Born in Alabama, USA on 27 June 1880, Helen Keller lost her sight and hearing at a mere 19 months old due to an illness. In spite of this, Keller was determined to live as full a life as possible, and learned how to communicate under a teacher from the Perkins Institute for the Blind.
This teacher was Anne Sullivan, then 20 years old and partially blind herself. She made her teaching breakthrough with Keller by making the hand sign for the word ‘water’ on the young girl’s palm and running water over it – this combination of finger spelling and the sensation of water itself allowed Keller to make the connection between words and the world around her.
Keller’s vocabulary and knowledge only grew from there. She communicated mainly through finger spelling and later learned how to speak through Tadoma, a manual sign language which allowed her to lip read by feeling the movement of someone’s lips, throat, jaw, and nose.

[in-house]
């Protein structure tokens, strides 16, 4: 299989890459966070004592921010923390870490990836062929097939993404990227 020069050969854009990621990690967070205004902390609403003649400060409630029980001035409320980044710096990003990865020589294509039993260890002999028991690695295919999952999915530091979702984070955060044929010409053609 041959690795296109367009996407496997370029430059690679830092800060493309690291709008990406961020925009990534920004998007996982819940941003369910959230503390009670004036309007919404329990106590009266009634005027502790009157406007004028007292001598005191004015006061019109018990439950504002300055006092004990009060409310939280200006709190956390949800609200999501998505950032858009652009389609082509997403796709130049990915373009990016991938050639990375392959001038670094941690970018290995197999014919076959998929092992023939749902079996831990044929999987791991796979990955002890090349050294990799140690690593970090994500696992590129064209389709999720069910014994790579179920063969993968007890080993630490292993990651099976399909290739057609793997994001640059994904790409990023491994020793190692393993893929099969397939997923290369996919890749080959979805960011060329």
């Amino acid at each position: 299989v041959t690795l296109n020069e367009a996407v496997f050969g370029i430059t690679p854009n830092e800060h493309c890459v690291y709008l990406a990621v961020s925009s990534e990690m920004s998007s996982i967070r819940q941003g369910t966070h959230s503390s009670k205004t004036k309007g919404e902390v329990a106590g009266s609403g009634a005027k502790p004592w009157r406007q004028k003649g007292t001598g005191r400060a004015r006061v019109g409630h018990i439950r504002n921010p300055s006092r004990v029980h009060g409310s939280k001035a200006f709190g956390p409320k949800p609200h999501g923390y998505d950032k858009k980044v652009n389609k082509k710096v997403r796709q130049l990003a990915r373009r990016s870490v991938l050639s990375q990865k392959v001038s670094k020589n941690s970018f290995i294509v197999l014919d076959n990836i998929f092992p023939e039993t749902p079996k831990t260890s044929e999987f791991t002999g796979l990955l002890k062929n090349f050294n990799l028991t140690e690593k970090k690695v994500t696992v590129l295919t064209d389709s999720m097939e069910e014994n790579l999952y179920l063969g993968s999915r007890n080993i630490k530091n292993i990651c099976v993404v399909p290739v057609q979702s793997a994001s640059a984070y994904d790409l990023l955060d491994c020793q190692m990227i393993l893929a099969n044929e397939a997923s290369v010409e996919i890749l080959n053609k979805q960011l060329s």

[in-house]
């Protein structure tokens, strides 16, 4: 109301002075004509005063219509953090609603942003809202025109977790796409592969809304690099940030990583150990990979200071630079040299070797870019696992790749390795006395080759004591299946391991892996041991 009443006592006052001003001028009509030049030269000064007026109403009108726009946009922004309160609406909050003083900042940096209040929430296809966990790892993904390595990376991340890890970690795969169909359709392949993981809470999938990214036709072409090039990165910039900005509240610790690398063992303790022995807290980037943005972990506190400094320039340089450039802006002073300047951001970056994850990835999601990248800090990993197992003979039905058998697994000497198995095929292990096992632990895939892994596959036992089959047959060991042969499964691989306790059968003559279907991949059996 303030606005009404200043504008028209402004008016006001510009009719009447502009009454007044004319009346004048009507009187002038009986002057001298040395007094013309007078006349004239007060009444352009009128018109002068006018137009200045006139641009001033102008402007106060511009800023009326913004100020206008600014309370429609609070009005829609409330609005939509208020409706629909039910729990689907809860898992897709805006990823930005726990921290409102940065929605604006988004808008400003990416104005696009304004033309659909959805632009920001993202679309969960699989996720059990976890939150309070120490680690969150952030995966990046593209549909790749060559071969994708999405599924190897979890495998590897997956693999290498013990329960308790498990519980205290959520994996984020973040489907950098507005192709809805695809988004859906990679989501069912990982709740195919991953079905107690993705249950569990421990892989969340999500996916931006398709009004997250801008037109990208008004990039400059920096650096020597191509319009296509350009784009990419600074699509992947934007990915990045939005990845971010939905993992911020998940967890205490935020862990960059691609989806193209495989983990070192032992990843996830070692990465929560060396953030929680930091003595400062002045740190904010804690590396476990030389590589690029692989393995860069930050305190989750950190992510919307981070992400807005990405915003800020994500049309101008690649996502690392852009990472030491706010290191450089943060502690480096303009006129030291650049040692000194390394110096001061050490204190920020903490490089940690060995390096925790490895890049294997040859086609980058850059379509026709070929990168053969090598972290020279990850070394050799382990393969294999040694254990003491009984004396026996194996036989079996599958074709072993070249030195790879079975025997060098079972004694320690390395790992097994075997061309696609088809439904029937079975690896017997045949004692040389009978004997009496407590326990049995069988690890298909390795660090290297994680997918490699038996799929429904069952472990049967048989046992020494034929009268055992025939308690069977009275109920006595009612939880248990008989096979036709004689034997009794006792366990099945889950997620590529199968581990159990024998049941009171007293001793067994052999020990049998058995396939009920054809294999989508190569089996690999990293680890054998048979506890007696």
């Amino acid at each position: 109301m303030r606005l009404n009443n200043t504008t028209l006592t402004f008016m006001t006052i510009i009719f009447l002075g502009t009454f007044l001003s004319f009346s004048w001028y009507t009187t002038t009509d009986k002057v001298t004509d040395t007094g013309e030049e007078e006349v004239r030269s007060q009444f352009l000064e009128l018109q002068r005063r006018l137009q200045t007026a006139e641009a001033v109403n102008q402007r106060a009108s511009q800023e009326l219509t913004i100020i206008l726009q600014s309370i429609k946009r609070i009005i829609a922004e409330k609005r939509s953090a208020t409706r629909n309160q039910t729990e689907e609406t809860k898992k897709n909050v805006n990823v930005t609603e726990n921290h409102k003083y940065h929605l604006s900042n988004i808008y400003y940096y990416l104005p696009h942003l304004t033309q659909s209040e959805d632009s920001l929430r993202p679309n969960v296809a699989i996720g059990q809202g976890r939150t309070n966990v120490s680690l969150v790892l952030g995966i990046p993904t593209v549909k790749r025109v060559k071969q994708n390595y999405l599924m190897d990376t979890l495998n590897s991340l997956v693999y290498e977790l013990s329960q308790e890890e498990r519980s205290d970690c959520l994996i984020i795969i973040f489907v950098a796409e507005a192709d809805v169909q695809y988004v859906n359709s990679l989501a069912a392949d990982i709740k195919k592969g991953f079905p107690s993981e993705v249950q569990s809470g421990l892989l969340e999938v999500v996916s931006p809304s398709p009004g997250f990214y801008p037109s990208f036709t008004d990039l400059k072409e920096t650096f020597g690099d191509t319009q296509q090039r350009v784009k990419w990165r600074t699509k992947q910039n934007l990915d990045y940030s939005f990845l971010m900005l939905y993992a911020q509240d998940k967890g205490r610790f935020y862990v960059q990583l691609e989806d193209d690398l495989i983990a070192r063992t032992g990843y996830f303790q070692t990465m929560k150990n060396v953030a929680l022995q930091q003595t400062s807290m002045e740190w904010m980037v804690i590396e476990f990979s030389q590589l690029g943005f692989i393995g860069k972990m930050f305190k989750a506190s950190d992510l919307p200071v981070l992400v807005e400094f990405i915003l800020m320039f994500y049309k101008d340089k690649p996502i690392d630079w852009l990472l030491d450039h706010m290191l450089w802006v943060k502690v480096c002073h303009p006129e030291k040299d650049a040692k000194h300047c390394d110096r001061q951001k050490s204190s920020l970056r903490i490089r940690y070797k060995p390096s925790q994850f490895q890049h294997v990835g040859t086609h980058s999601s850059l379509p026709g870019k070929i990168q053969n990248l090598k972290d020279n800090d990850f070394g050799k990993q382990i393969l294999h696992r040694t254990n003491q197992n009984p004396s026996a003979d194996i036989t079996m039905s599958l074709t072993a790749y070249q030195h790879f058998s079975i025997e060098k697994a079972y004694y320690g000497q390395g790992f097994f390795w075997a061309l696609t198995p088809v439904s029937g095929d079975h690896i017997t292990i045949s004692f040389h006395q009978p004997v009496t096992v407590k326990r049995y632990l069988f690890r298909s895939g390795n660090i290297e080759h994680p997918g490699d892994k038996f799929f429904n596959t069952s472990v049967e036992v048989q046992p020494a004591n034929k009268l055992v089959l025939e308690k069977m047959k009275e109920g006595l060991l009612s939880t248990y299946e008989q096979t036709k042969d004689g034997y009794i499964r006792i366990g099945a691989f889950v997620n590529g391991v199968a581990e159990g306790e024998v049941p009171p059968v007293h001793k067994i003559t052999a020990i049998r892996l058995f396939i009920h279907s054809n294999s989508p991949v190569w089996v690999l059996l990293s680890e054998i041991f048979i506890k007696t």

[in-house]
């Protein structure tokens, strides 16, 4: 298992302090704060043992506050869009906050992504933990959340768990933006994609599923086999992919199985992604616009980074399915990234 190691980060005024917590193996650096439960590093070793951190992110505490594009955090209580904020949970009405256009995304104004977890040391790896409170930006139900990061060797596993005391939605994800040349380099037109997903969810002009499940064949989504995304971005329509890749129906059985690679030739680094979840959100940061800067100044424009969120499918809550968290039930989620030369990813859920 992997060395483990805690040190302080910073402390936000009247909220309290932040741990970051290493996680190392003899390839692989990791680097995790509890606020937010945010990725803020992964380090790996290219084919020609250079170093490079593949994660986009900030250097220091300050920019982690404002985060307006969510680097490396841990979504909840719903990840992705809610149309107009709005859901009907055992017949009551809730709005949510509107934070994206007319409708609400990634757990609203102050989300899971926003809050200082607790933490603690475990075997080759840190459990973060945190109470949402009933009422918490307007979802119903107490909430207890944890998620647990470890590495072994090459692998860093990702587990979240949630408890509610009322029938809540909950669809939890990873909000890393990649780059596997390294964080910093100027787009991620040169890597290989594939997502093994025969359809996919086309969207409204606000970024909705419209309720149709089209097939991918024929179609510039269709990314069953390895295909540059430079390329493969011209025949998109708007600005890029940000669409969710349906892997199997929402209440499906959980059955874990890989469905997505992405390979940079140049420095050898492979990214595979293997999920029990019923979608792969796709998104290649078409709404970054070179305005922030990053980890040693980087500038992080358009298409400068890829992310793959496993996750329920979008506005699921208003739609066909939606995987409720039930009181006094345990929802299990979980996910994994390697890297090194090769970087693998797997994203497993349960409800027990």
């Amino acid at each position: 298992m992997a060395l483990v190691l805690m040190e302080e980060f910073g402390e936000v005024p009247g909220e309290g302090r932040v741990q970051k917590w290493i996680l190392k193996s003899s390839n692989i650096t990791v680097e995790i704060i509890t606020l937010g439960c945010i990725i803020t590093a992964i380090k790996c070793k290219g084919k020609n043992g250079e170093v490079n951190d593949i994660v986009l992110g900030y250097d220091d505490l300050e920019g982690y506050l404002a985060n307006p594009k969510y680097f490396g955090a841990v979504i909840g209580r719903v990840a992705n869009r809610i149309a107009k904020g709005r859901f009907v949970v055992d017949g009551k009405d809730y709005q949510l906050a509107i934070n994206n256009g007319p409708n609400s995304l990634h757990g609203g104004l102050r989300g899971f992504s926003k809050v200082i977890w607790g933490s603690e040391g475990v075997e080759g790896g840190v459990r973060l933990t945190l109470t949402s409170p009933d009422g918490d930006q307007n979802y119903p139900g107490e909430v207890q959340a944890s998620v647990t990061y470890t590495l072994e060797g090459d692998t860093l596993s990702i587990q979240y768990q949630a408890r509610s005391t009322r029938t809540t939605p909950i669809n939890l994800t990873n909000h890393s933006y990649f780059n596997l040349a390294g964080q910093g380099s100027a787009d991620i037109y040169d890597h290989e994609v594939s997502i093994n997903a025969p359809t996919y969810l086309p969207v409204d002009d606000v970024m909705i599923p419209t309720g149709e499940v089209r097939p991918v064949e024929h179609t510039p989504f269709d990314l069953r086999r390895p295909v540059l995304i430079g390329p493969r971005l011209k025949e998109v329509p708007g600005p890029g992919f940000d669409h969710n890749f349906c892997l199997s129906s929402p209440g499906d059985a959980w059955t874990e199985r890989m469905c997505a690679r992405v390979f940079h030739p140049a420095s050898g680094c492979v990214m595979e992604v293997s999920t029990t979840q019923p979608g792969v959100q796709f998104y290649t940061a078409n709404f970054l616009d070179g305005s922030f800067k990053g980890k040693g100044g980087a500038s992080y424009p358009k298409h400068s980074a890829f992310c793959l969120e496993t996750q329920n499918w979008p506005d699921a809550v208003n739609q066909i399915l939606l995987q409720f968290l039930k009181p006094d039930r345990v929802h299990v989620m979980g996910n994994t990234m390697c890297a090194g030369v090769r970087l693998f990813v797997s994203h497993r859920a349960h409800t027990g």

Another form of communication Keller used was Braille. The Braille system is tactile, representing letters through a raised dot alphabet. At the time, Braille was difficult to produce in large quantities because it needed to be printed on paper. But as technology progressed, innovative solutions combining traditional Braille with digital devices were created. Today’s refreshable Braille displays and electronic notetakers give individuals who are blind the chance to write and read digital content in real time.
Users can even connect their Braille displays to a tablet, computer, or mobile device and translate Braille to speech output, thus expanding their ways to communicate. Modern Braille displays have become more compact, lightweight, and affordable than ever, enhancing portability and accessibility.
Among many other adventures, Helen Keller and her companions, Polly Thomson and Anne Sullivan – whose parents hailed from Limerick – toured Britain and Ireland in June 1930. Not only was Keller the first deaf-blind person to effectively communicate with the sighted and hearing world, she was also the first to earn a Bachelor of Arts degree!
Throughout her life, Keller worked tirelessly to advocate for people with disabilities. Digital Braille technology is a testament to her determination to navigate a world which was once limited to her, and it continues to improve everyday. It is a powerful tool that empowers people with visual impairments and strengthens their participation in education, employment, and daily life.